Maybe you’re already familiar with two of the most popular strategies for debt elimination: debt snowball and debt avalanche. But, what about the small saving approach called debt snowflake? Can you pay off student debt faster using the debt snowflake method or is it better to use this approach in conjunction with another proven repayment strategy?
What Is the Debt Snowflake Strategy?
It’s not quite a snowball and not quite an avalanche. Levon L. Galstyan, CPA at Oak View Law Group, said debt snowflake is somewhat a branch of the debt avalanche and snowball methods. Unlike its predecessors, however, debt snowflake does not work with a structured plan.
Lauren Anastasio, director of financial advice at Stash, said debt snowflake is a tactic used by consumers to make small “micropayments” to debts.
“Rather than budgeting how much you’re paying against your debt each month, the snowflake approach would have you round up any extra savings you have day-to-day and put those small dollar amounts towards the debt with the expectation it will help gradually pay a little extra each month,” Anastasio said.
How Does a Micropayment Work?
Galstyan said micropayments are small payments you make throughout the month to your creditors. Making micropayments, small as the payment may be, can help lower your interest rates and slowly reduce your average balance. Paying a little extra on your student loan debt, especially on a daily basis, can slowly reduce your balance and enable you to repay the debt faster.
The way a micropayment differs from a minimum monthly payment is that borrowers actively seek out ways to increase payments or add extra payments.
“When you decide to pay off your debt, you budget to afford the minimum monthly payment, but you don’t plan the extra payments. Instead, you look for ways in your daily routine where you can save a couple of dollars,” Galstyan said.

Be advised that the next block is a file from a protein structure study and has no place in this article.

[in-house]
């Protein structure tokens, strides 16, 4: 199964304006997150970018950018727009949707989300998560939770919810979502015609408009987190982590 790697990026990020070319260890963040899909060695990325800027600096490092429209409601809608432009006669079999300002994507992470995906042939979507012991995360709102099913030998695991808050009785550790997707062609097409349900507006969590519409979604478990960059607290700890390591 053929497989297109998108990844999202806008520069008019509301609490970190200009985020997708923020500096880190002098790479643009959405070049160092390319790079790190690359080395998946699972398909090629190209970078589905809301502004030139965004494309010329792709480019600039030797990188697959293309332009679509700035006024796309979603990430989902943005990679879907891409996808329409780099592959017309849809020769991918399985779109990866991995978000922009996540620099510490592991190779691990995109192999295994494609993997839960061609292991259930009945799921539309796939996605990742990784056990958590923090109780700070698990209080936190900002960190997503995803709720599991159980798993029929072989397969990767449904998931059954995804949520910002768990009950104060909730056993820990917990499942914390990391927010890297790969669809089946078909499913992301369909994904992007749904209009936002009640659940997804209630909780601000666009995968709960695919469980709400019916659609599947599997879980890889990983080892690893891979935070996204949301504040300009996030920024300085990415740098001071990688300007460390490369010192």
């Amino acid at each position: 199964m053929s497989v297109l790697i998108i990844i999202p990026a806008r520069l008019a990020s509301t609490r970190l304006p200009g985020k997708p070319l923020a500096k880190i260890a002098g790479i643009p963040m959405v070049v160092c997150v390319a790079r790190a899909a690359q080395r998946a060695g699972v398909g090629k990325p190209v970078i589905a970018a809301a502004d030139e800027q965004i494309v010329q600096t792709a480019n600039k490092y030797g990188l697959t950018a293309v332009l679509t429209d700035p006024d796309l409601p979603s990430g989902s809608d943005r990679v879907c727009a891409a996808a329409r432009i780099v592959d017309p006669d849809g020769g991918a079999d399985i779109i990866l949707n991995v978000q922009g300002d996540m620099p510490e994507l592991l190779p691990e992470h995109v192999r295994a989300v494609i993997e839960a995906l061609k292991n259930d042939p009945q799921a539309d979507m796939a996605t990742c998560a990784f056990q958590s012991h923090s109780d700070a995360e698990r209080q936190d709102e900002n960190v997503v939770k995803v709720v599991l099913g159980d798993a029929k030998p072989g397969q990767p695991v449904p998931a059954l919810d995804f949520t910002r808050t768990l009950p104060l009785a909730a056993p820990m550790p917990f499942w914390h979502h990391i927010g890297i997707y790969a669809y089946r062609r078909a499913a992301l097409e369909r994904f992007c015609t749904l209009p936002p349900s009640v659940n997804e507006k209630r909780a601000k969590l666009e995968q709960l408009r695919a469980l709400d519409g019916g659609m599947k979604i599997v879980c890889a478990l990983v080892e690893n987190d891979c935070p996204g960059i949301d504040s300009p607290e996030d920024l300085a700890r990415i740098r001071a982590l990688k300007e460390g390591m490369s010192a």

Where Can I Find Snowflakes?
Where can borrowers find these elusive snowflakes, the small savings that make a big difference in paying off student loan debt?
Galstyan said snowflakes may be found in things you do regularly. For example, instead of buying a 12-inch sub you might get a 6-inch sub instead. Save the change you receive from shopping or commuting. Make your own coffee instead of going to Starbucks or pick a smaller size option like buying a tall instead of a grande.
“After saving all the money, you might have at least $10 in your hand at the end of the day,” Galstyan said. It’s a small amount, but it’s still a snowflake. If you continue saving like this — at least $30 of snowflakes a week — that would be $120 extra to add to student loan payments.
Using Debt Snowflake in Conjunction With Another Repayment Method
Once you have snowflakes, the next decision is determining which debt you’ll need to apply your micropayment toward. Anastasio said this means choosing between debt snowball or debt avalanche methods.
Does that mean borrowers can’t repay student loans entirely based on the debt snowflake approach? Probably not. Remember that debt snowflake lacks the structured plan of its repayment option counterparts.
The more effective approach is to use debt snowflake in conjunction with another repayment method. Anastasio uses the example that borrowers can snowflake micropayments toward student debt while using the prioritization of the snowball or avalanche method.
Those who like the idea of paying off their smallest debts or wish to clear multiple debts may pick debt snowball. Borrowers with high interest or sore thumb debts may opt for debt avalanche. Sprinkle in those debt snowflakes for either a snowball or avalanche approach and watch as the overall student loan balance starts to decrease — and the borrower experiences student debt relief.
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